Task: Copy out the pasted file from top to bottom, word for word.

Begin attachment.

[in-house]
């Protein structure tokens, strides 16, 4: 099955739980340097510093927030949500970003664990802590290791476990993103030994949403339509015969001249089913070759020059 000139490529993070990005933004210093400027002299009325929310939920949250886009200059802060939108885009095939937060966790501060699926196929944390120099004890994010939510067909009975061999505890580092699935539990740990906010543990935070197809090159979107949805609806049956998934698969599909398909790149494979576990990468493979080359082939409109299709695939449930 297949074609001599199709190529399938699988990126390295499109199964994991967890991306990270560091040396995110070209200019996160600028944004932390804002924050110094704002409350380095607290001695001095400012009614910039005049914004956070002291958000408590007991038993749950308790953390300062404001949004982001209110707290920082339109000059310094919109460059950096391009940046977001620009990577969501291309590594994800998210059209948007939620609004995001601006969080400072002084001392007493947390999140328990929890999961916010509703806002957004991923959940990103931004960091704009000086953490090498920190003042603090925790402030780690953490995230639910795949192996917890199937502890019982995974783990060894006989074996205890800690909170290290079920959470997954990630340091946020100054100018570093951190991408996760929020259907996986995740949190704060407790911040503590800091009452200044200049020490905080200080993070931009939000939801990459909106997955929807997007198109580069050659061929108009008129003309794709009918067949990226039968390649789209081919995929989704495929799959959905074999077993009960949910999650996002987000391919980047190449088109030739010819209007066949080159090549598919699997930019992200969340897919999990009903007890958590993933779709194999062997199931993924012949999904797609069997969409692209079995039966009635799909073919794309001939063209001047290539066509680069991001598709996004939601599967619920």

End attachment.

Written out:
[in-house]
């Protein structure tokens, strides 16, 4: 099955739980340097510093927030949500970003664990802590290791476990993103030994949403339509015969001249089913070759020059 000139490529993070990005933004210093400027002299009325929310939920949250886009200059802060939108885009095939937060966790501060699926196929944390120099004890994010939510067909009975061999505890580092699935539990740990906010543990935070197809090159979107949805609806049956998934698969599909398909790149494979576990990468493979080359082939409109299709695939449930 297949074609001599199709190529399938699988990126390295499109199964994991967890991306990270560091040396995110070209200019996160600028944004932390804002924050110094704002409350380095607290001695001095400012009614910039005049914004956070002291958000408590007991038993749950308790953390300062404001949004982001209110707290920082339109000059310094919109460059950096391009940046977001620009990577969501291309590594994800998210059209948007939620609004995001601006969080400072002084001392007493947390999140328990929890999961916010509703806002957004991923959940990103931004960091704009000086953490090498920190003042603090925790402030780690953490995230639910795949192996917890199937502890019982995974783990060894006989074996205890800690909170290290079920959470997954990630340091946020100054100018570093951190991408996760929020259907996986995740949190704060407790911040503590800091009452200044200049020490905080200080993070931009939000939801990459909106997955929807997007198109580069050659061929108009008129003309794709009918067949990226039968390649789209081919995929989704495929799959959905074999077993009960949910999650996002987000391919980047190449088109030739010819209007066949080159090549598919699997930019992200969340897919999990009903007890958590993933779709194999062997199931993924012949999904797609069997969409692209079995039966009635799909073919794309001939063209001047290539066509680069991001598709996004939601599967619920």